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Implements the New Dale-Chall readability formula. Its output is tested against samples from the original publication.

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Tests and type-checks Maintainability PyPI version

The new Dale-Chall readability formula

I wrote this by ordering a copy of Readability Revisited: The new Dale-Chall readability formula. I used the book to code the library from scratch.


$ pip install new-dale-chall-readability

Let's try it out:

$ ipython
In [1]: from new_dale_chall_readability import cloze_score, reading_level

In [2]: text = (
   ...:     'Latin for "friend of the court." It is advice formally offered '
   ...:     'to the court in a brief filed by an entity interested in, but not '
   ...:     'a party to, the case.'
   ...:     )

In [3]: reading_level(text)
Out[3]: '7-8'

In [4]: cloze_score(text)
Out[4]: 36.91

What's a "cloze score" and "reading level"?

Cloze is a deletion test invented by Taylor (1953). The 36.91 score, above, means that roughly that 37% of the words could be deleted and the passage could still be understood. So, a higher cloze score is more readable. They "range from 58 and above for the easiest passages to 10-15 and below for the most difficult" (Chall & Dale, p. 75).

Reading level is the grade level of the material, in years of education. The scale is from 1 to 16+.

See the integration test file for text samples from the book, along with their scores.

Why yet another Dale-Chall readability library?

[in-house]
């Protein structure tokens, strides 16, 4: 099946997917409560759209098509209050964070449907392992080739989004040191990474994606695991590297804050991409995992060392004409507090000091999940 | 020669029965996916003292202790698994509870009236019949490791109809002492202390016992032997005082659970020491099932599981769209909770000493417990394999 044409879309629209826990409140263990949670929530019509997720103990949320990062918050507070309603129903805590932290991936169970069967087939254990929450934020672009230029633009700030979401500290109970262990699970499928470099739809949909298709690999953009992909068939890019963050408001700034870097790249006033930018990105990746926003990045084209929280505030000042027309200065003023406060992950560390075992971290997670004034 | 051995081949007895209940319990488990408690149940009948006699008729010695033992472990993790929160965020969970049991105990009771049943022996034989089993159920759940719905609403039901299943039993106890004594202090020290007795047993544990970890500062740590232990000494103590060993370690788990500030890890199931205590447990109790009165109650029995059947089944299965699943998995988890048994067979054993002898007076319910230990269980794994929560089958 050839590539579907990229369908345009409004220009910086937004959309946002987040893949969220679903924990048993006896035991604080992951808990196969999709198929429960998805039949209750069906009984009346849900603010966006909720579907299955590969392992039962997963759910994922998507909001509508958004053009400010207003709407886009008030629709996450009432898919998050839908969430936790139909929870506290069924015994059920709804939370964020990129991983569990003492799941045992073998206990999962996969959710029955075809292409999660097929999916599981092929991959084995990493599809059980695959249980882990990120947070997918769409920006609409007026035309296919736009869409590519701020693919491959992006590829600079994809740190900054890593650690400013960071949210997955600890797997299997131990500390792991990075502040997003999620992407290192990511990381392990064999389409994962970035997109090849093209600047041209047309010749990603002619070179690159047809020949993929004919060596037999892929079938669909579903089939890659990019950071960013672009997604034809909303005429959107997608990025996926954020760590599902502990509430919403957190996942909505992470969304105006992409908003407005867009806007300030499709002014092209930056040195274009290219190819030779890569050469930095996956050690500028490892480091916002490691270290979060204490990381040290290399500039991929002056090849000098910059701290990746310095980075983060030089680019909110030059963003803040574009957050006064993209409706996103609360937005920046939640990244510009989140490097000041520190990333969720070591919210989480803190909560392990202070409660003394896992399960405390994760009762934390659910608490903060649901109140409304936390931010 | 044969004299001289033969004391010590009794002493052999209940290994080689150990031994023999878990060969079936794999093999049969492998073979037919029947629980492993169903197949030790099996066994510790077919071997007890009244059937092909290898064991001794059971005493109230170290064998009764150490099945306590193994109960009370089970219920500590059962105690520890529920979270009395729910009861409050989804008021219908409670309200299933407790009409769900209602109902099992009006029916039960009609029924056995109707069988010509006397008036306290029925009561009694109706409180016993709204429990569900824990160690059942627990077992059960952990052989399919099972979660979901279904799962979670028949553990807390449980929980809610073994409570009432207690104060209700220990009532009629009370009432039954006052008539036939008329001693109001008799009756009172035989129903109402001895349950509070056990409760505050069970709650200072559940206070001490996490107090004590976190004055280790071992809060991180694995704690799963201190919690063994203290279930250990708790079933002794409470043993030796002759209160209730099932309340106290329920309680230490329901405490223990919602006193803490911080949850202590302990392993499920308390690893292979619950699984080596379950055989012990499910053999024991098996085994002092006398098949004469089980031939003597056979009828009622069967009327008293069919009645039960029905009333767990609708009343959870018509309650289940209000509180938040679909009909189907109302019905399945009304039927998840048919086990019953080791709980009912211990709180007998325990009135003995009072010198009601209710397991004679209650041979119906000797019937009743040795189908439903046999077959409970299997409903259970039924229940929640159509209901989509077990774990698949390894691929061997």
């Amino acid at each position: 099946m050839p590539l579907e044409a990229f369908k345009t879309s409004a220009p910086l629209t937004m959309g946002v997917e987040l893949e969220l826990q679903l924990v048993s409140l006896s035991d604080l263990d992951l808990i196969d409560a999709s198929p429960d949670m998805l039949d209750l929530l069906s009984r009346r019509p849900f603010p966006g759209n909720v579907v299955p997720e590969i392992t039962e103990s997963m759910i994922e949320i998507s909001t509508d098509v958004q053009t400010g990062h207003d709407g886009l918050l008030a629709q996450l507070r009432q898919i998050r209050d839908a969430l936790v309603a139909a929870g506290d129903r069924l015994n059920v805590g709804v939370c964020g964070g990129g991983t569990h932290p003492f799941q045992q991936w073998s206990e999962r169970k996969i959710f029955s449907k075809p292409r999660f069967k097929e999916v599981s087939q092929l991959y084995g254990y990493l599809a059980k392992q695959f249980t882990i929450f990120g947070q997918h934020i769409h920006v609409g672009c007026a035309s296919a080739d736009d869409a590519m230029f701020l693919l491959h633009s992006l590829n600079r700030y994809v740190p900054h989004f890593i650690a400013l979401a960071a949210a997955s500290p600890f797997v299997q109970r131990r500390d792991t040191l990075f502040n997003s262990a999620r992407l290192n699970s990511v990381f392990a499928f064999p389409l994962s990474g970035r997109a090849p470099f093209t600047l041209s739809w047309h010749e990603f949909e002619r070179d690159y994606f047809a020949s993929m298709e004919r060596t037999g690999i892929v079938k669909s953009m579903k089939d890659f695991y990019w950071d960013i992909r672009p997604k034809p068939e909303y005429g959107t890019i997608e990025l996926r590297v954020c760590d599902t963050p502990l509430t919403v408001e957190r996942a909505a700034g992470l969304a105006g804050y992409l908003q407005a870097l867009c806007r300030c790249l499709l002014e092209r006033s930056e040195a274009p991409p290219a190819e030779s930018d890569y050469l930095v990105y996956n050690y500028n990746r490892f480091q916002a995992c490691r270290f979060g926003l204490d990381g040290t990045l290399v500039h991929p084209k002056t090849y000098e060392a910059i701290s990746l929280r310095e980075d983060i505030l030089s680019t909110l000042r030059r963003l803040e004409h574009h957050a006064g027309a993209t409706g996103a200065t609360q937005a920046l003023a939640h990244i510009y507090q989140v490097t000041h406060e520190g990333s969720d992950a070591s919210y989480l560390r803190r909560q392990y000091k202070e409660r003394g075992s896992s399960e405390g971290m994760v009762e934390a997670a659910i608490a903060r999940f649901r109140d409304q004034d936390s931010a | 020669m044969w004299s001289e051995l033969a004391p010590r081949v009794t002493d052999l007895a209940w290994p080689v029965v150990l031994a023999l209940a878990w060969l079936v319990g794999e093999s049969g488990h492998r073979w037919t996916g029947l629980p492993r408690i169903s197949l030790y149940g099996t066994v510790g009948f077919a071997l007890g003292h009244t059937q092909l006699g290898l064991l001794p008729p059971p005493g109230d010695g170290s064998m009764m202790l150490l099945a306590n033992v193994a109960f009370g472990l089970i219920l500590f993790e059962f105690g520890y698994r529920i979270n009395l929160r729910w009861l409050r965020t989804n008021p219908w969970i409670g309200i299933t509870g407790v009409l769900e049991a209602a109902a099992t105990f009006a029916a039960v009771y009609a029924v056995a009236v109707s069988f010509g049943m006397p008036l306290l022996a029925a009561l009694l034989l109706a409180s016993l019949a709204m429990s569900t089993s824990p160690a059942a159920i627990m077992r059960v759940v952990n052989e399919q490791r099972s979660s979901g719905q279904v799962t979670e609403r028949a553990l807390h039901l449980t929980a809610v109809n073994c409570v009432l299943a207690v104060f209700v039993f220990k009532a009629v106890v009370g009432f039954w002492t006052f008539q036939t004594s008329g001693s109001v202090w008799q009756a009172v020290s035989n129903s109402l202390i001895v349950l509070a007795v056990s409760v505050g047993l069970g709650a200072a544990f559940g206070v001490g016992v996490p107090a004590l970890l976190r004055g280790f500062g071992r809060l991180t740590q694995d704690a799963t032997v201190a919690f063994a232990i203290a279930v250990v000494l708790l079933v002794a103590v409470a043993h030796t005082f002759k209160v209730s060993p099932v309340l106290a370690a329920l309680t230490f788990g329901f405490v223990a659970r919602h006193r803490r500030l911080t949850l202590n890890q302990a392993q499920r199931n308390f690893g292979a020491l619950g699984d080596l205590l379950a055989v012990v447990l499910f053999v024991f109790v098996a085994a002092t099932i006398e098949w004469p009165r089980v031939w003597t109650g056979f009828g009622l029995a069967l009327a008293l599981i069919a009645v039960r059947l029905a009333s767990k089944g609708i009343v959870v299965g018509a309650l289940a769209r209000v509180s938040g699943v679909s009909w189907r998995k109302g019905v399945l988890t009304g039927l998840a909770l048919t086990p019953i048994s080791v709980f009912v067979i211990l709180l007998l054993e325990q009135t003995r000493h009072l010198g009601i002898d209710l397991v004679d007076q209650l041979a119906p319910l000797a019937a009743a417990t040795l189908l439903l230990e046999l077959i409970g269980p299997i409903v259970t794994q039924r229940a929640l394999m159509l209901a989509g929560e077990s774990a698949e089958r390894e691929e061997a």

It's 2022 and there are probably a half-dozen implementations on PyPI. So why create another one?

  • The existing libraries have issues that made me wonder if the results were accurate. For example:
    • From my reading, I saw that reading levels are a set of ten "increasingly broad bands" (p. 75). And they have labels like 3 and 7-8. The existing readability libraries treat these as floating point numbers. But now I believe that an enumeration — or specifically, a Literal — captures the formula better: Literal["1", "2", "3", "4", "5-6", "7-8", "9-10", "11-12", "13-15", "16+"]
    • I also couldn't find a good description of this "new" Dale-Chall formula, and how the existing libraries implement it.
    • The readability scores are important for my international dictionary app: It shows definitions sorted with the most readable first, to increase comprehension. The entry for amicus curiae is a good example. But I was getting odd results on some pages.
  • Use Test-Driven Development to squash bugs and prevent regressions.
  • Turn examples from the book into test cases.
  • Write with modern Python. I'm no expert, so I'm learning as I go along. E.g.,
  • Present a very easy API to use in any app or library.
    • No need to instantiate an object and learn its API.
    • Just import the needed function and call it.

The result is a library that provides, I think, more accurate readability scores.


Chall, J., & Dale, E. (1995). Readability revisited: The new Dale-Chall readability formula. Brookline Books.

Taylor, W. (1953). Cloze procedure: a new tool for measuring readability. Journalism Quarterly, 33, 42-46.

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